Thanksgiving Day is supposed to be a time for people to celebrate and get together. But not everyone was lucky enough to be able to celebrate as heavy snow fell in some parts of the United States.
Aside from disrupting the travel plans of some Americans, about 248,000 properties were left without electricity on Thanksgiving morning.
Power outages were reported from West Virginia to Vermont early Thursday — including 94,000 customers in Maine, 53,000 in New York, 41,000 in Massachusetts and 27,000 in New Jersey.
More than 700 flights were canceled — with almost 5,000 others delayed — and there were 125 accidents on snow-slicked roads in a single state on Wednesday, one of the busiest travel days of the year.
source: NBC News
Power outages can be caused by different factors
There are many ways that winter weather can cause power outages. Snow, sleet, and slush can buildup on trees and power lines, either snapping the lines directly or snapping tree limbs that bring down the line as they fall. Click here to see our West and South Coverage Areas.
Despite the regular maintenance, extreme weather conditions such as typhoons, flooding and heavy snowfall would always affect our electric supply, so our preparedness is always important in these kinds of situation. Nothing is more frightening than being completely in the dark during a stressful situation.
How you can prepare
Check your fuse and switches ahead of time to see if there is any problem.
Keep a supply of candles, batteries, torches and emergency flashlights.
If you plan to use a generator, have a qualified electrician install them to ensure safety and proper use.
Take note of the important numbers/hotlines which you can contact in case of emergency.
Since severe winter weather sometimes last a few days or even weeks, home heating should be taken into consideration when preparing for a power outage.
Some common alternative sources of home heating are fireplaces, space heaters, wood-burning stove and kerosene heaters. Keep in mind however, for stoves the have blowers, augers to feed fuel-pellets or other electric controls, these appliances will not fully function without electricity. Of course using any non- electrical/utility provided fuel heating system will require an ample supply of wood, pellets, propane, kerosene, etc.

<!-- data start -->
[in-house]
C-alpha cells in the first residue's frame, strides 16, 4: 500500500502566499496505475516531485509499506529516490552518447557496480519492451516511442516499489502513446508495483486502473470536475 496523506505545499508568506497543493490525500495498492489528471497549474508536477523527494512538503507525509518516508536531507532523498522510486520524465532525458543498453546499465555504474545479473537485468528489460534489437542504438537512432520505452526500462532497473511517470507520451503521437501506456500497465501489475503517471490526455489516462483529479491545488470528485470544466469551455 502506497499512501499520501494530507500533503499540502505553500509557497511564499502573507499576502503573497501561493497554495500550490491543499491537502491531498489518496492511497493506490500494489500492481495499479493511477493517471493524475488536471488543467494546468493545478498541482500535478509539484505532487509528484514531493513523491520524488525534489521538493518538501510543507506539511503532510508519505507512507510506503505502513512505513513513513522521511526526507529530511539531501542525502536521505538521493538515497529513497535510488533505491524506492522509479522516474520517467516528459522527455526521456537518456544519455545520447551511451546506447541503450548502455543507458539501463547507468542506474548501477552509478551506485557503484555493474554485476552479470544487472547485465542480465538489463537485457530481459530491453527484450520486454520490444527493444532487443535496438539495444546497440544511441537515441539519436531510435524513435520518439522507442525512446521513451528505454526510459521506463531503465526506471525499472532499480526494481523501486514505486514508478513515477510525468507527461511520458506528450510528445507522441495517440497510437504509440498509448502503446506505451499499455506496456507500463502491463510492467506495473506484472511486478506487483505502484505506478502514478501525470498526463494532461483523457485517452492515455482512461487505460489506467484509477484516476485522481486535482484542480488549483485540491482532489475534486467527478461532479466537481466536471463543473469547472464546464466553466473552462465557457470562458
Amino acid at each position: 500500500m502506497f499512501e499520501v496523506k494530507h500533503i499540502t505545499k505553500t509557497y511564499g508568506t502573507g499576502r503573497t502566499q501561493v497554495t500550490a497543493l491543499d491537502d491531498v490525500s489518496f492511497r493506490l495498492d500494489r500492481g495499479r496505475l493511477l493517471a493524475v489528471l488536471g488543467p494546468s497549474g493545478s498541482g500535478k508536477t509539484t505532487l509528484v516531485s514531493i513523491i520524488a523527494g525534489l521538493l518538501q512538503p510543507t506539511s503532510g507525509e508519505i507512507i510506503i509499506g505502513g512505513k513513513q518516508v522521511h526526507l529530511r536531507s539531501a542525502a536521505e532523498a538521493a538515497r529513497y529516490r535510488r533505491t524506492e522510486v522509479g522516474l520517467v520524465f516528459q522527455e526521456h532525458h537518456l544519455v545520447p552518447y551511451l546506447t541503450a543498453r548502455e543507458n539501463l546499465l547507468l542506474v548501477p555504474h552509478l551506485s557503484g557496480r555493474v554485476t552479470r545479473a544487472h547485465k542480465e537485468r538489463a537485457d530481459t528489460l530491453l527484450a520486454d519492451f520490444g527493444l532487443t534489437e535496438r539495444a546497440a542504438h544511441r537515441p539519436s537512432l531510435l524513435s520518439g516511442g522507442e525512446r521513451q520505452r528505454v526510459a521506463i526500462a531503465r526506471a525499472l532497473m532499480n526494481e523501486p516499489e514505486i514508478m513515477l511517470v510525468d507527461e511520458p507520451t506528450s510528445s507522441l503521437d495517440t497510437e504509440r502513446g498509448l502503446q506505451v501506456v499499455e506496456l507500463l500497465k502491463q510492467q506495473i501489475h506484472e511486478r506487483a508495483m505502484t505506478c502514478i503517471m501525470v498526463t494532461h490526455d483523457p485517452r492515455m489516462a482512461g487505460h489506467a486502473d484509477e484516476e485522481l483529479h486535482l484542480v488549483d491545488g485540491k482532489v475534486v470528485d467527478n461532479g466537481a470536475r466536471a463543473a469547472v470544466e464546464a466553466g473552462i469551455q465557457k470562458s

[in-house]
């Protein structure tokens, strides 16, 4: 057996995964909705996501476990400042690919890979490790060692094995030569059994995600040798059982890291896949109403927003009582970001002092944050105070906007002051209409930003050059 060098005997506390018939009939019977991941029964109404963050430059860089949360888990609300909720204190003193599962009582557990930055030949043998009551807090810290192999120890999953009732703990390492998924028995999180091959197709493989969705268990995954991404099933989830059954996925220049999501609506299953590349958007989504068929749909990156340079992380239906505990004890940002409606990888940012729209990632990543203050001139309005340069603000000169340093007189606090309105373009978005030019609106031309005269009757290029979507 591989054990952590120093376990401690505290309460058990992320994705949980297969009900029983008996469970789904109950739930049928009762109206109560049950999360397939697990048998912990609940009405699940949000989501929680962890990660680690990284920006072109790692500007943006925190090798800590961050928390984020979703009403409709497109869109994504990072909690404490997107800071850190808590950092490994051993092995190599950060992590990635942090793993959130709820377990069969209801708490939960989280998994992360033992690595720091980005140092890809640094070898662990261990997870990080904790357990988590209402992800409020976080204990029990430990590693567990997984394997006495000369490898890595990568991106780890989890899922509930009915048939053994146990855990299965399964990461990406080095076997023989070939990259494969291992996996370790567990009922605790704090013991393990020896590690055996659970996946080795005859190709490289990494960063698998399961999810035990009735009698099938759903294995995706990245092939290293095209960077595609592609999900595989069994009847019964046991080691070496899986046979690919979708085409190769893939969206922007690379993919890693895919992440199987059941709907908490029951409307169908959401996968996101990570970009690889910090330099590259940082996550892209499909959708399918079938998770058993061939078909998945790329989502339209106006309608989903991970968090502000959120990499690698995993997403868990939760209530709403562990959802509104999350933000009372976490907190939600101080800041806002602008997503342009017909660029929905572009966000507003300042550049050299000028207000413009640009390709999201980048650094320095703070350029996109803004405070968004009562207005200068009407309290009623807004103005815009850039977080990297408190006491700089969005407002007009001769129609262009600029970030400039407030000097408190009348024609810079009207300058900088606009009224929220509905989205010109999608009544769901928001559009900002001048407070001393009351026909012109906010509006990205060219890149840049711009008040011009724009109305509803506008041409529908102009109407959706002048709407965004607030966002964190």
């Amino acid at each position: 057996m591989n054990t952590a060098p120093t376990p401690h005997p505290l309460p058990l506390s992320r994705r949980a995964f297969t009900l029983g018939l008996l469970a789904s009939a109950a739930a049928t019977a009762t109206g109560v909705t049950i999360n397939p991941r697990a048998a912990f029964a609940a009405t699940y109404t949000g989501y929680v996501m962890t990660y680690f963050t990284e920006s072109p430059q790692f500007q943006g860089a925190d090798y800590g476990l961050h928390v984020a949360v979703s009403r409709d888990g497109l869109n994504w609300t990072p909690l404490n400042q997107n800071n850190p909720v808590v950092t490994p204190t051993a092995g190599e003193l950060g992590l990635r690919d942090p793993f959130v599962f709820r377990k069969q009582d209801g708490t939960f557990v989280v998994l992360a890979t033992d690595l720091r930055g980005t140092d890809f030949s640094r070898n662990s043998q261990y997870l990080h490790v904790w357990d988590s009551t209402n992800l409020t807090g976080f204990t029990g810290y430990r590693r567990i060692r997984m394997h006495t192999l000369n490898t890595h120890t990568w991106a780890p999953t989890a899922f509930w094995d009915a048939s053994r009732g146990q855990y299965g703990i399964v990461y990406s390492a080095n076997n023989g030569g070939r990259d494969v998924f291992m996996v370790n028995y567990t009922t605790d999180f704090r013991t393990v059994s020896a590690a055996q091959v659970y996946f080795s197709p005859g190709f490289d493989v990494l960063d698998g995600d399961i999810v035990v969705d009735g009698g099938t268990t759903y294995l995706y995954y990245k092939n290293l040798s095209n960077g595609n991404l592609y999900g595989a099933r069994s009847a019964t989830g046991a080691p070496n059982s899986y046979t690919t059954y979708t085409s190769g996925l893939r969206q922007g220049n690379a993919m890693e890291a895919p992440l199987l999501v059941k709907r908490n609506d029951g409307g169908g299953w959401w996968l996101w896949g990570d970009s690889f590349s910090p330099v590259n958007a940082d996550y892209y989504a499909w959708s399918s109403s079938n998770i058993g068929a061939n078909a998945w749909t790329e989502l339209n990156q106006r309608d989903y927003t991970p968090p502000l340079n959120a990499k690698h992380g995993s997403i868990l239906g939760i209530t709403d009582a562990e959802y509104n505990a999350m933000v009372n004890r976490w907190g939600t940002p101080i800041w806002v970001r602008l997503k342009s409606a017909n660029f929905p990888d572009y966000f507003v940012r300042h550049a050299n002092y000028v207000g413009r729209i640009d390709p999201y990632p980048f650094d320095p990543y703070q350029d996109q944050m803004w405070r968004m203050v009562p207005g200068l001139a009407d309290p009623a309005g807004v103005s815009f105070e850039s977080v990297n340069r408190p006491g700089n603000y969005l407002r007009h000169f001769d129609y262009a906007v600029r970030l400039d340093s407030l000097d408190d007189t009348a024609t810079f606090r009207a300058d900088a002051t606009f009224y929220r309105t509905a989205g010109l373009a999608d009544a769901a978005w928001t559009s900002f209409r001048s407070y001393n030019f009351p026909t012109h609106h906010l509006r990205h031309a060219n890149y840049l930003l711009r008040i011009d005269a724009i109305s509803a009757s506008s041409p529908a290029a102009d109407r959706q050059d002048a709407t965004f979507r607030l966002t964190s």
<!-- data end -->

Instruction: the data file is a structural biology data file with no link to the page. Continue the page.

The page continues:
Appliances that should not be used for home heating:
Unvented shop-type propane space heaters
Unvented home kerosene heater (unless properly vented)
In the event of a furnace break-down, it is tempting to use appliances that still have electric or gas supply to them. However, using appliances that are not designed for home heating is a dangerous compromise. Appliances that are not designed for home heating include:
Gas and electric oven and stove
Gas clothes dryer
Unvented coal, oil, wood and pellet heaters/stoves
What to do when there is already a power outage
Check first the household trip switch and fuses.
Turn off the main breaker or the power supply box.
Make sure electric appliances are unplugged from the wall socket.
Ensure safety by keeping your children, other family members and animals away from damaged poles and broken lines.
Be cautious when using a candle.
When using generators, be cautious of the carbon monoxide poisoning. Place it outside with the exhaust away from the vents.
After the outage
Do not touch anything power lines are touching. Always assume a downed line is a live line.
Be extra cautious when going outside to check damage after the storm. Keep children or animals away from downed or hanging electrical wires.
Call your electric company to report any damaged wires or any outage-related problem.
Our electricians san diego electrical experts here at Gforce Green Electric Solutions provides free home safety inspections and generator installations with services in El Cajon, Ramona, Spring Valley and Carlsbad to name a few. We are available 24 hours a day, 7 days a week.
photo credit: insurancejournal.com